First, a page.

Memorial wall dedicated to veterans
SMITHFIELD — Jefferson County veterans gathered July 17 to dedicate a Memorial Wall eight years in the making.
A crowd of about 100 gathered at Fort Friendship Military Park to remember the sacrifices each of the bricks represents.
“I’ve been told that when this project first started, they were anticipating (about) 90 or so names,” retired Marine Sgt. Jack Ernest, the keynote speaker, said. “Today as we stand here looking upon this magnificent work of love and dedication, we can easily (see) an overwhelming 888 names (on it).”
Ernest pointed out that every name inscribed on a brick represented an individual who had answered the call to defend his country.
“Because of that fact, you and I can stand here in freedom, (at) this very moment,” he said. “Many of us gathered here today have done the very same thing; it’s called ‘Americanism,’ patriotism. It’s much bigger than ourselves. It’s who we are as a nation.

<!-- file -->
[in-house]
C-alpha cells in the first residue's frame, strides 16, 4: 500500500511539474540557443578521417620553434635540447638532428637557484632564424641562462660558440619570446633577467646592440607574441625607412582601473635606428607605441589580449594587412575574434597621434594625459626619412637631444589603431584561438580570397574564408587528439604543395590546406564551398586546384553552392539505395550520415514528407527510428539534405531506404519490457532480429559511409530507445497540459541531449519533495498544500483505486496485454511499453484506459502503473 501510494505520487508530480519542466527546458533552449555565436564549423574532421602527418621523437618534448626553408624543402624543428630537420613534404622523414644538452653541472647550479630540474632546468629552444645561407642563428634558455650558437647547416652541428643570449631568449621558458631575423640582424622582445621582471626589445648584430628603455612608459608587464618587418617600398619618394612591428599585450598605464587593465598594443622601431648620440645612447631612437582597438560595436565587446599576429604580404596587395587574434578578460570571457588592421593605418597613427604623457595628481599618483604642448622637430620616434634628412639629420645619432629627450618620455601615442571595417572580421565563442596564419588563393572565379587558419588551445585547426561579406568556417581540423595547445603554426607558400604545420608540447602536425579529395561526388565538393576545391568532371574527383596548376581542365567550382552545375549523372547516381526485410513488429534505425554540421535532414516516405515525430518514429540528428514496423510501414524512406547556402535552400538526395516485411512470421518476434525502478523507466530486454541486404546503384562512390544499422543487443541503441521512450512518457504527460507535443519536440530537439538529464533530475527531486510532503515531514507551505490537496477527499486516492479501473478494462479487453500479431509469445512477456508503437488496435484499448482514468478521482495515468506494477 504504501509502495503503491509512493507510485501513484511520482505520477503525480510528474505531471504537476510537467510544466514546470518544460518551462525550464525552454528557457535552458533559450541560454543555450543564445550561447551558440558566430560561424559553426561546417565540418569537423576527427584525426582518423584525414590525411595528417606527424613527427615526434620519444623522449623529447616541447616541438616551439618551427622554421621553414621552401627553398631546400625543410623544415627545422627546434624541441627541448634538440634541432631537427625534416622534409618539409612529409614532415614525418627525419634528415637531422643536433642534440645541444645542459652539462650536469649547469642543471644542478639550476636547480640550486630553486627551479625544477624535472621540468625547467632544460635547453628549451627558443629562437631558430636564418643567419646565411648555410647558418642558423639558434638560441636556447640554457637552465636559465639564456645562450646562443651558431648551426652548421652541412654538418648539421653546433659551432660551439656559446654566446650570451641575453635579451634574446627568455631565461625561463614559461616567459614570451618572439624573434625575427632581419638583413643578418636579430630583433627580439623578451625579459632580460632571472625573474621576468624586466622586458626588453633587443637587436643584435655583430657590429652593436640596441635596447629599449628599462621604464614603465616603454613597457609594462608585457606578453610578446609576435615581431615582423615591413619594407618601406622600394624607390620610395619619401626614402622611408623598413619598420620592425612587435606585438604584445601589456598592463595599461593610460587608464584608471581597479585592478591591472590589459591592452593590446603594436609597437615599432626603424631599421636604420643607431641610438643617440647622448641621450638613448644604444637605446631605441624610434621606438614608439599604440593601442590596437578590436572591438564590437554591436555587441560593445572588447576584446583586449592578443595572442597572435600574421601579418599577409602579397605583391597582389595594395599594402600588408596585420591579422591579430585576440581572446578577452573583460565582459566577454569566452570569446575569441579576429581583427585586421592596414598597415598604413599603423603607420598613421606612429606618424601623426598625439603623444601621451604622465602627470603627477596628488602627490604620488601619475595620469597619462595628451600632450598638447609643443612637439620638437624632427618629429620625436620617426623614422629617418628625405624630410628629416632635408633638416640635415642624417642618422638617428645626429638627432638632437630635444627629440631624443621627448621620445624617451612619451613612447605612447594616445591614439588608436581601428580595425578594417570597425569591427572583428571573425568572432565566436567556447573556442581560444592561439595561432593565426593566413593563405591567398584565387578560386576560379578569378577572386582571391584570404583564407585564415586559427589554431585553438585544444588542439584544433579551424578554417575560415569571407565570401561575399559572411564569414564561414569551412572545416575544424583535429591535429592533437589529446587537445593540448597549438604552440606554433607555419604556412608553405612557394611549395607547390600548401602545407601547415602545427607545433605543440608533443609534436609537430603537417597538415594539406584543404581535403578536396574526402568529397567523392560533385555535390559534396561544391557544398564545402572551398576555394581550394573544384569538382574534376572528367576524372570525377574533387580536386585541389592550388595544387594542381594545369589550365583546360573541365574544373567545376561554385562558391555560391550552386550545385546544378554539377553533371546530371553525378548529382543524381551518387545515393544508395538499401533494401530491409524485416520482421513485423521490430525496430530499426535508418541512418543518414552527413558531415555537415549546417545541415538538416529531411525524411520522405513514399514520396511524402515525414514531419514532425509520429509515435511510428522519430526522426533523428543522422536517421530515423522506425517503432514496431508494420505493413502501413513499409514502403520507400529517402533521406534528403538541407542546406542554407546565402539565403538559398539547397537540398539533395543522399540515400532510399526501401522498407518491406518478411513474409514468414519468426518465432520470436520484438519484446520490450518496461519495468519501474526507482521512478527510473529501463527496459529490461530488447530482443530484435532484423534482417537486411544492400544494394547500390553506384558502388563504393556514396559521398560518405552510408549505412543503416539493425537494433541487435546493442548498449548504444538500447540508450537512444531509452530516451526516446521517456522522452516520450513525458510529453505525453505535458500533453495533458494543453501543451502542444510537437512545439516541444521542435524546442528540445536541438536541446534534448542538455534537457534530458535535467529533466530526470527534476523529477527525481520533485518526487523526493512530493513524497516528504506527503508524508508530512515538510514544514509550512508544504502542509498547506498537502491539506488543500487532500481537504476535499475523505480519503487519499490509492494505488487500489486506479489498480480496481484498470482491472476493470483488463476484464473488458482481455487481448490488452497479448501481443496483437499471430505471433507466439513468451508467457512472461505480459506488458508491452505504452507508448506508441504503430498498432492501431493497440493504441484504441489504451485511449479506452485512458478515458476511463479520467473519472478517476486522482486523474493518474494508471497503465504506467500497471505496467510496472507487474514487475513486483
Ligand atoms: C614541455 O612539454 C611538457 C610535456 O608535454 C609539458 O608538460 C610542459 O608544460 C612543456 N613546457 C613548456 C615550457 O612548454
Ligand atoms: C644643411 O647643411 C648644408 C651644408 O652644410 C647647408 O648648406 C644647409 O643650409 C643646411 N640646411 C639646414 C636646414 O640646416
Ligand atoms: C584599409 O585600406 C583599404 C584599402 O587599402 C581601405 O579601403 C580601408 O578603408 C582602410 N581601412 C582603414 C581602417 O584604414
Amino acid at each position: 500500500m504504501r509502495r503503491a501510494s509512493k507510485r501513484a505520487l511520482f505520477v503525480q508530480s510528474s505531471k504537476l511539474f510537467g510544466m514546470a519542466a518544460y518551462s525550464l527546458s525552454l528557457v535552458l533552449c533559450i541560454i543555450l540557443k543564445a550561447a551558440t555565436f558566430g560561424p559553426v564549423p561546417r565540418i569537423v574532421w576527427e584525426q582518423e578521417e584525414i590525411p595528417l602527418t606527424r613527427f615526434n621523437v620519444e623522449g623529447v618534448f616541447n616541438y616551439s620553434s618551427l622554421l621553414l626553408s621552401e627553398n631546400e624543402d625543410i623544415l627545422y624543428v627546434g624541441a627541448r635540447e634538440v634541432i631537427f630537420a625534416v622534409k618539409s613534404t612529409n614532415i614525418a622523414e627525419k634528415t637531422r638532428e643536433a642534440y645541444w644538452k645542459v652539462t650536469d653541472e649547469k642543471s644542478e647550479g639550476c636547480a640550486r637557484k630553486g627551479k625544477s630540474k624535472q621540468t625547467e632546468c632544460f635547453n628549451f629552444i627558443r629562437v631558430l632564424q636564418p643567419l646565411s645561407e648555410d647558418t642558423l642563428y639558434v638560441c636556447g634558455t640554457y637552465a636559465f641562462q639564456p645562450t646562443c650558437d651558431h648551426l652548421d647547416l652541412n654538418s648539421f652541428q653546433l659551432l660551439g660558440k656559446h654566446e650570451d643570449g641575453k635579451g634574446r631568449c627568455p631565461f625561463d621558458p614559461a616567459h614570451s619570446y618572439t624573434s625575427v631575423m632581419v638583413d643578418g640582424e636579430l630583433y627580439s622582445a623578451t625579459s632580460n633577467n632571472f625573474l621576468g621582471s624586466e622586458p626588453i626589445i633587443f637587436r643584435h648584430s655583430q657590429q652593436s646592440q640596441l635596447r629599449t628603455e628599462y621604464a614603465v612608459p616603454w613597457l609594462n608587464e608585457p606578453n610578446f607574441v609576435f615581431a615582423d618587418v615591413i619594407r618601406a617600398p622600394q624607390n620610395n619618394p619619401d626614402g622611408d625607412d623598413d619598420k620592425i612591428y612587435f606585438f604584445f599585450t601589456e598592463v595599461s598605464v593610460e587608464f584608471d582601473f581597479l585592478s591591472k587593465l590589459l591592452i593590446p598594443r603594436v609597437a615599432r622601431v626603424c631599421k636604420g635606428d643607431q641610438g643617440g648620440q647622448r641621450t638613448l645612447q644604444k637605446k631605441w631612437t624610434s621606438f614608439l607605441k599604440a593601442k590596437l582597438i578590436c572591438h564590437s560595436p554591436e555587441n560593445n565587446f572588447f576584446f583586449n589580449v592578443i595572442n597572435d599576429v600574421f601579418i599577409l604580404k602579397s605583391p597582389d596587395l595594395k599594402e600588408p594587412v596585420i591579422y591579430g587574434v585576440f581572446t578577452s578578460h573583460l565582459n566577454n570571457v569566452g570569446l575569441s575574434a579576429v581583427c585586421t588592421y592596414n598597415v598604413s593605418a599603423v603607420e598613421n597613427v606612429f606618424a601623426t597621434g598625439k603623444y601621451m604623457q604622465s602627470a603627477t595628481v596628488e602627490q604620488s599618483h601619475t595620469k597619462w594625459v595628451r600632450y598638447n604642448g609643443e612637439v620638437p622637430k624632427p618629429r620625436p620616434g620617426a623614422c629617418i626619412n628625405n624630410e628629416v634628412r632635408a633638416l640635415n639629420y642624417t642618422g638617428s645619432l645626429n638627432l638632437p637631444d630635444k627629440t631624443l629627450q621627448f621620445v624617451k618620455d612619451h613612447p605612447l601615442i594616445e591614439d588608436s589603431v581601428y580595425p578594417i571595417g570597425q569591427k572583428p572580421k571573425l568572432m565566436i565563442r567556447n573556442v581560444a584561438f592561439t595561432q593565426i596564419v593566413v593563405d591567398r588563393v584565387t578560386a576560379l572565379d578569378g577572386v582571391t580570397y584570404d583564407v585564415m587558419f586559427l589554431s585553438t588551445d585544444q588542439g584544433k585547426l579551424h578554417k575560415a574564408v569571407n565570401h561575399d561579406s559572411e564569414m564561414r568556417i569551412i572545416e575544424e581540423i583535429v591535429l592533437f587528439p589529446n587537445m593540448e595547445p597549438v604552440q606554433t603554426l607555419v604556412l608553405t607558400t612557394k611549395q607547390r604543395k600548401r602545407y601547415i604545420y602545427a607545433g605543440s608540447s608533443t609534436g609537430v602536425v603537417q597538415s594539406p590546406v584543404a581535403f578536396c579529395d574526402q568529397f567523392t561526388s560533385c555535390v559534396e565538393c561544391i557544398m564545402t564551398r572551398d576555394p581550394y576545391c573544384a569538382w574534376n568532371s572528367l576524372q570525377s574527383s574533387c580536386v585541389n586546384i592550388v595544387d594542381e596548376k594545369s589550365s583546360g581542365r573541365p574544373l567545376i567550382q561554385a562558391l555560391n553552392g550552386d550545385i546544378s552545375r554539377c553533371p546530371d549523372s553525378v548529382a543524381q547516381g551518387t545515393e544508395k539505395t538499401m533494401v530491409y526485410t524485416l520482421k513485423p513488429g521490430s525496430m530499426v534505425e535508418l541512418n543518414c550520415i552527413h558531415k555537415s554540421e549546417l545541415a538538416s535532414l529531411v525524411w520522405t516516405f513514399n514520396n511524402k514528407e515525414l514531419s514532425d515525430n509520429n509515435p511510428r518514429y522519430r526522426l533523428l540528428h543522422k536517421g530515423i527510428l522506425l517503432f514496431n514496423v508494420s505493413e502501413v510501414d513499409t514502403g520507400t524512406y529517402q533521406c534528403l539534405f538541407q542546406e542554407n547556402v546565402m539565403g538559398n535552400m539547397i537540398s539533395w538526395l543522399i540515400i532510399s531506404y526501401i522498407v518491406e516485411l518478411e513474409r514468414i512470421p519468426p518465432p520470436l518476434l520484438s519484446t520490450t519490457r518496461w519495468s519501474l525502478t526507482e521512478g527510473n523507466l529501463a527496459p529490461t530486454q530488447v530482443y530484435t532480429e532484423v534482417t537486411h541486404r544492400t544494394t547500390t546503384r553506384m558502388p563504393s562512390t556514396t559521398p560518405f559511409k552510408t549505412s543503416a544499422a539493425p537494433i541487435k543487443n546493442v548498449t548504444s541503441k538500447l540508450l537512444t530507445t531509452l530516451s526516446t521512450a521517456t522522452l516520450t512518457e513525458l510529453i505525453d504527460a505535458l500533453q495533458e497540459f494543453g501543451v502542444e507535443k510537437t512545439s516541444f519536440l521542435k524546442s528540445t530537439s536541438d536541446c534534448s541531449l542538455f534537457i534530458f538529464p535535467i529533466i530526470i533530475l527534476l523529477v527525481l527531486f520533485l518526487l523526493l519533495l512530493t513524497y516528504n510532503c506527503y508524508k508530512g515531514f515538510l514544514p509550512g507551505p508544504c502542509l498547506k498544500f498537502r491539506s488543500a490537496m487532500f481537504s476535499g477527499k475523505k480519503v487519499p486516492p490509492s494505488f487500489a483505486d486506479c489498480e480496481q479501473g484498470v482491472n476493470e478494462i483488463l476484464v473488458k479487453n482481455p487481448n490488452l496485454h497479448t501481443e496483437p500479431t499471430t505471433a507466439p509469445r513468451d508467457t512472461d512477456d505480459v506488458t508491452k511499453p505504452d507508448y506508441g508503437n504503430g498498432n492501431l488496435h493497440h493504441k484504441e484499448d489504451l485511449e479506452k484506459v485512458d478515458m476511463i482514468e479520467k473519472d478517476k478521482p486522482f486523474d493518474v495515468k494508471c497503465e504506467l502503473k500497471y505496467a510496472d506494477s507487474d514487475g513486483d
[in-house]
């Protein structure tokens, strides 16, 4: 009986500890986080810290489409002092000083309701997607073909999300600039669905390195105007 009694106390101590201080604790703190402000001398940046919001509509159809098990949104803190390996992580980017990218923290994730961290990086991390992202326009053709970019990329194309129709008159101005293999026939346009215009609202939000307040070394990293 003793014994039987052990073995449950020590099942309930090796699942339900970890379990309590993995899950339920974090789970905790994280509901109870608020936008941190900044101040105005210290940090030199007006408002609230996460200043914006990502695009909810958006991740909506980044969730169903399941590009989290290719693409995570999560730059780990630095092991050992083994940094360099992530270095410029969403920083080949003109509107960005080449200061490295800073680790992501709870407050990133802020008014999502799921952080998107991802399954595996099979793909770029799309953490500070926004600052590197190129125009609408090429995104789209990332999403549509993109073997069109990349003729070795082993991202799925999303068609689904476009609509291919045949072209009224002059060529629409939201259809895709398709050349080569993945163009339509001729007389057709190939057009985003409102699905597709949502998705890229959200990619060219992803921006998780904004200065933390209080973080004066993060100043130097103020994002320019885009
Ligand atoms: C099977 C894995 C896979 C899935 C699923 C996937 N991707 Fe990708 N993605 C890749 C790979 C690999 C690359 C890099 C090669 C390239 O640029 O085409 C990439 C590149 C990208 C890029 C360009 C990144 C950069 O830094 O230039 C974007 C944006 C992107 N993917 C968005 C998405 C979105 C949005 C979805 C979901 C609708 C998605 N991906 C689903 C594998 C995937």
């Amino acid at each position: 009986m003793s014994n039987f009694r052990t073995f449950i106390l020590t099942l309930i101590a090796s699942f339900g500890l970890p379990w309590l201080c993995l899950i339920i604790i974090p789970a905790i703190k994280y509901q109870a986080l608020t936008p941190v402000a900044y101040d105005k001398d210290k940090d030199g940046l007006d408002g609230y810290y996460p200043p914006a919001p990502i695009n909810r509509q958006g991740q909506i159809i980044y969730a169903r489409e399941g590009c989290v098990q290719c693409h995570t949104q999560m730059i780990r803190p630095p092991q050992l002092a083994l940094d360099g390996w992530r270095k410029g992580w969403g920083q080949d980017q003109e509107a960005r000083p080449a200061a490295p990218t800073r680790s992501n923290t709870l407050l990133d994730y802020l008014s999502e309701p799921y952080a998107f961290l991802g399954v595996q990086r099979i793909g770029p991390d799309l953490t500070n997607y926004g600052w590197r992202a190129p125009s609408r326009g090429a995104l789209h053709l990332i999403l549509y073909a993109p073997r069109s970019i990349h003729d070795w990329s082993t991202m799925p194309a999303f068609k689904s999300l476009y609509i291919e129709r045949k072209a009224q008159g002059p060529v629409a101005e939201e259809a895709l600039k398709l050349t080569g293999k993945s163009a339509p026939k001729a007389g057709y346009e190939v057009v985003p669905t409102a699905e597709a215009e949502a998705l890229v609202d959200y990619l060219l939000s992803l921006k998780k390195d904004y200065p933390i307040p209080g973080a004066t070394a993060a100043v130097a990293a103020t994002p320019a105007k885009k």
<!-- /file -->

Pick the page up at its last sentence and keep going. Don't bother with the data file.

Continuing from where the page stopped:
“If their voices were able to cry out, I’m sure we would hear, ‘and I’d do it again.'”
Even as the memorial is dedicated in their honor, Ernest said it stands as a reminder “that freedom is not free and it will always require the shedding of blood.”
Jefferson County Commission Tom Graham said the memorial serves to “keep the memory alive of men and women willing to die” for their country.
“The names on the wall are to remind us of the sacrifice that veterans have (made) for us,” he said afterward. “We are the land of the free because we are the home of the brave.”
U.S. Rep. Bill Johnson R- Marietta, said the monument “is an example of Small Town USA honoring their own.”
“That’s the way it used to work,” Johnson said. “I’m glad to see it’s still working that way in Jefferson County. The community came together to do this.”
Frank Santa, commander of the Jefferson County Veterans Association, thanked those who attended the ceremony, “especially the ones who sat out in the drizzling rain with their umbrellas, patiently waiting (for it to stop).”